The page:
The wine industry was never Stuart Dudley’s first career choice. The viticulturist for Villa Maria Wines in Marlborough had his mindset on research or forensics, having completed a degree in Genetics and Biochemistry.
Long a much beloved feature of the tourist landscape, Gisbornes WA165 steam train will soon start excursions devoted expressly to the wine variety Chardonnay, appropriately entitled the Chardonnay Express.
The brainchild of Kirsten Searle (of Matawhero Wines) and driven by a group of Chardonnay-loving winemakers, the Express launch is set down for December of maybe January and coincides with a number of historic anniversaries.
It as been 50 years (or thereabouts) since large winemaking companies like Montana and Corbans began contracting landowners to grow grapes on their behalf, within just four years increasing Gisborne’s vineyard area 10-fold (from the 67 acres of 1965).
It has also been 50 years (or thereabouts) since Matawhero Wines founder Bill Irwin made the first imports of Chardonnay grapes, bringing in Mendoza Chardonnay clones to plant in his Gisborne vineyard.
It is 30 years since the Government vine pull, which provided an opportunity to replant with higher-quality grapes. And it has been 25 years since Gisborne was dubbed The Chardonnay Capital of New Zealand, celebrating the flavoursome grapes grown in the unique soil and climate conditions of the region.
It’s been a tough mantle to hold on to, especially after the last decade when oversupply led big companies to slash volumes from Gisborne growers who were at the time producing more than a third of the country’s 33,000 tonnes of Chardonnay.
But the industry has determined to develop and promote its national treasure in the way it knows best, with increasing numbers of smaller producers making quality new generation Chardonnays ripe with big, lush flavours.
And now they have a new engine to help drive them forward, in the form of the newly established Gisborne Classic Chardonnay Group, which has a membership qualification that the wine produced must be traditionally barrel-fermented and aged.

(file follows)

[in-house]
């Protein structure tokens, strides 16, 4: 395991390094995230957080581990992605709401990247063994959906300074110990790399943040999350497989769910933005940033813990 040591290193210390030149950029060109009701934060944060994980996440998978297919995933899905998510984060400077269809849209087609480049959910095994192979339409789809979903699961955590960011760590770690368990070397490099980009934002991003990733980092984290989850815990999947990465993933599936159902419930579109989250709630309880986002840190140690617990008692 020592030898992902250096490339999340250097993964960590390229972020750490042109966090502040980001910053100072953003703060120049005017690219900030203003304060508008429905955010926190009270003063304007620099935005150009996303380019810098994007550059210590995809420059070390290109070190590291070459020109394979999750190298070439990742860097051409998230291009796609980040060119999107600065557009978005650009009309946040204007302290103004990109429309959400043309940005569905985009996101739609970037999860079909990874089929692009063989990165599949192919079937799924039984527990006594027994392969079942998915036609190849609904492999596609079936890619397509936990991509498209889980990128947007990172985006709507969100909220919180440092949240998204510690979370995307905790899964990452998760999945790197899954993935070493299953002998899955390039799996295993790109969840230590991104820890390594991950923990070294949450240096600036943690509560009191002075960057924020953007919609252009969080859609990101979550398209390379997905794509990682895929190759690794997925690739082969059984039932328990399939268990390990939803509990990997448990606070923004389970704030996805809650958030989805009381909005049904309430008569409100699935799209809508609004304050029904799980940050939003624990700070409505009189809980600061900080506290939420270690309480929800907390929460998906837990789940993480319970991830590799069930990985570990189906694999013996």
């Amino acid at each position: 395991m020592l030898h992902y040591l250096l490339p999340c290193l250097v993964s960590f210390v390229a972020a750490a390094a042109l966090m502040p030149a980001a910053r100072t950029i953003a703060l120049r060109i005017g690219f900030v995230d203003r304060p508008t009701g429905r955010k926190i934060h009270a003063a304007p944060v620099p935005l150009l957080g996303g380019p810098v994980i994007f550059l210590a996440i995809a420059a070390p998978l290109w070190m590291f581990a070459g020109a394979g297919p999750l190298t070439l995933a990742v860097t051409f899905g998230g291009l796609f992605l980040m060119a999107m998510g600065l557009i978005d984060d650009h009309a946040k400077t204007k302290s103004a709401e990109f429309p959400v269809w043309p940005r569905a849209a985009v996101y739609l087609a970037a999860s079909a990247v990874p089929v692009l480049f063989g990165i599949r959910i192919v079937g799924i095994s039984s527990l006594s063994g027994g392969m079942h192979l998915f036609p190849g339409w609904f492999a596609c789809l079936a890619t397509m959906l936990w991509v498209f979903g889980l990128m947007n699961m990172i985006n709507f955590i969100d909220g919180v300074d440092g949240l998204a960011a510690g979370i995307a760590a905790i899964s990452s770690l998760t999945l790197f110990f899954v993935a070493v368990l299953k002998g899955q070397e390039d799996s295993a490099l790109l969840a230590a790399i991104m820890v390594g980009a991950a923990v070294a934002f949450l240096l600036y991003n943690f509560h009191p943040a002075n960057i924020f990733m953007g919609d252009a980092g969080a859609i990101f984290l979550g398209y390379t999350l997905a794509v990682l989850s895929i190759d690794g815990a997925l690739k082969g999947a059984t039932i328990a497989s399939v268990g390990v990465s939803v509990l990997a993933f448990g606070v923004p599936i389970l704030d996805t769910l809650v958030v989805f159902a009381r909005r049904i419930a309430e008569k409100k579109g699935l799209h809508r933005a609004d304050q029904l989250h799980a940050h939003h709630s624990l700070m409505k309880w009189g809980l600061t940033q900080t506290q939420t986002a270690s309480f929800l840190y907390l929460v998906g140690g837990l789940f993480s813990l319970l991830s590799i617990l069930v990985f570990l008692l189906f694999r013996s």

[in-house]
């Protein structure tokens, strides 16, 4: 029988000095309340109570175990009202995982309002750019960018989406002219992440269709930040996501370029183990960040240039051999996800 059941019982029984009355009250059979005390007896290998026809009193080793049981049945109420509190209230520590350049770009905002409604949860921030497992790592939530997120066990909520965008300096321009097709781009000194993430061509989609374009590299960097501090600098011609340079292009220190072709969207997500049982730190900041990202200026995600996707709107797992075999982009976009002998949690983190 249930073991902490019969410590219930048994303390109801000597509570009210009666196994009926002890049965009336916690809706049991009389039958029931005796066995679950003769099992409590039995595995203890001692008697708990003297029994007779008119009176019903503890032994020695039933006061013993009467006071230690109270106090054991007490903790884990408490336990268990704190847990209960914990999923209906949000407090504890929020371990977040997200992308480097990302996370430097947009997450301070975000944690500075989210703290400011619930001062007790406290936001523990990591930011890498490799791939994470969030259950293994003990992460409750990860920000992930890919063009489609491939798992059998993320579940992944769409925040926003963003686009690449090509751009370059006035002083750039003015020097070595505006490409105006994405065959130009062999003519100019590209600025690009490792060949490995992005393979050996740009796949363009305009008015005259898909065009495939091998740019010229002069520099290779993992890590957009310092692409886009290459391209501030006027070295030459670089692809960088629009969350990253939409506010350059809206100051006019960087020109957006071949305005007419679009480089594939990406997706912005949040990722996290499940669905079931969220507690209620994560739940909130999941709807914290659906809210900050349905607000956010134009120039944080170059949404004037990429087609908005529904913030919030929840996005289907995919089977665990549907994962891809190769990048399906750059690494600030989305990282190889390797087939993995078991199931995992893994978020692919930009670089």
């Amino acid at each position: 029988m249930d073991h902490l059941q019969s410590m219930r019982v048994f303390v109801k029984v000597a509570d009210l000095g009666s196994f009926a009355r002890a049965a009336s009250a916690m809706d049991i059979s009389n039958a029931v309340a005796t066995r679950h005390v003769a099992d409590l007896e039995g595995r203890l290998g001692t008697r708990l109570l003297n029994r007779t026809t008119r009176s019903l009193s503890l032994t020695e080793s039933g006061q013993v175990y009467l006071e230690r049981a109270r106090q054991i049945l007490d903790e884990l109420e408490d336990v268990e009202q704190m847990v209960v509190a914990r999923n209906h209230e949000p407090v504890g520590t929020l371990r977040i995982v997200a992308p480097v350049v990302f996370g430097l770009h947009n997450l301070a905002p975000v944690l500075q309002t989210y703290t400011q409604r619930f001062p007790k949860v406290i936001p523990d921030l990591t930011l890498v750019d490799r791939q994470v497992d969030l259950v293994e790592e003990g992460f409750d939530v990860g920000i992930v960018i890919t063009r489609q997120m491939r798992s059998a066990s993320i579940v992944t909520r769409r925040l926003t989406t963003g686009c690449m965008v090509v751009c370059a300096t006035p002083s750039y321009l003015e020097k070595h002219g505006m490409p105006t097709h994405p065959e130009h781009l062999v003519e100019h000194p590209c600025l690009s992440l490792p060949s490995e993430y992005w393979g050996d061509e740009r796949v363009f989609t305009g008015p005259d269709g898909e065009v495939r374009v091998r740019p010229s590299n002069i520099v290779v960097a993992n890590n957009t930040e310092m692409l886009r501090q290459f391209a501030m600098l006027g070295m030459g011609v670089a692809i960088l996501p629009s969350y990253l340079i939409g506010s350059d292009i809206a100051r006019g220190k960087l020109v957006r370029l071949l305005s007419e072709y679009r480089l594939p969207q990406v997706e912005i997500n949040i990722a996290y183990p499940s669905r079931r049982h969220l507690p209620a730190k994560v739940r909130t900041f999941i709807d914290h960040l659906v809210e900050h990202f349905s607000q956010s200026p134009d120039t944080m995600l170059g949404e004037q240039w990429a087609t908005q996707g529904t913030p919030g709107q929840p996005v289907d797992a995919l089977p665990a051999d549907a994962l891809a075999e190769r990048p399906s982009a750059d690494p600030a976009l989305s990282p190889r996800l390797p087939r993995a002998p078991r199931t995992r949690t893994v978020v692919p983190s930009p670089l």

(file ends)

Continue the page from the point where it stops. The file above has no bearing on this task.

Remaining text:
“Gisborne’s specialist producers are leaving unoaked stainless tank Chardonnay to the multinationals,” the group says on its newly-minted website gisbornechardonnay.co.nz).
Spokesman Paul Tietjen (TW Wines) says most local growers and winemakers are on board as whole Gisborne “does a lot of varieties well”, its place as a producer of Chardonnay grapes and wine appeared to have “fallen off the map a bit”.
“The way we see it, those big, oaky Chardonnays are once again very much in vogue and we want to make sure there is an awareness of how well Gisborne produces them,” he says.
“The timing really couldn’t be better: even people who moved on to drinking lighter wines are again asking for those deliciously fat, buttery Chardonnays, so this group is a way of responding to that demand.”
However Gisborne's ability to grow the dominance of its favoured grape has in recent years been steady rather than spectacular.
Back in 2009, Gisborne was producing more than a third of the country’s 33,000 tonnes of Chardonnay, a volume that plummeted after many big companies cancelled contracts and the international market started crying out for Sauvignon Blanc. New Zealand’s wine exports are worth $1.56 billion, with more than 80 percent of that being Sauvignon Blanc.
In comparison, Chardonnay, which this year made up nine percent of the country's total wine production, saw exports of just two percent.
As Villa Maria Estate founder Sir George Fistonich told the New Zealand Herald upon returning from a 2012 trip overseas, in terms of exports, New Zealand needs to focus more on promoting its lesser-known varieties to reduce its reliance on Sauvignon Blanc.
“We found people were just blown away by the quality of our Chardonnays," says Sir George, who was keen to see Sauvignon Blanc's share of the export market reduced to 50 percent to allow room for other, high-quality varieties.
And that view is backed by agricultural specialist Rabobank which, in its Wine Quarterly Q2 2016 report, reiterated the need for diversity in wine exports.
The current emphasis on lighter-bodied wines – specifically Marlborough Sauvignon Blanc – for export creates a real risk and Rabobank wine analyst Marc Soccio says it is important the industry invests in other products.
One of those could – and many say should – be Chardonnay and Gisborne growers and winemakers are resolutely passionate about making it happen.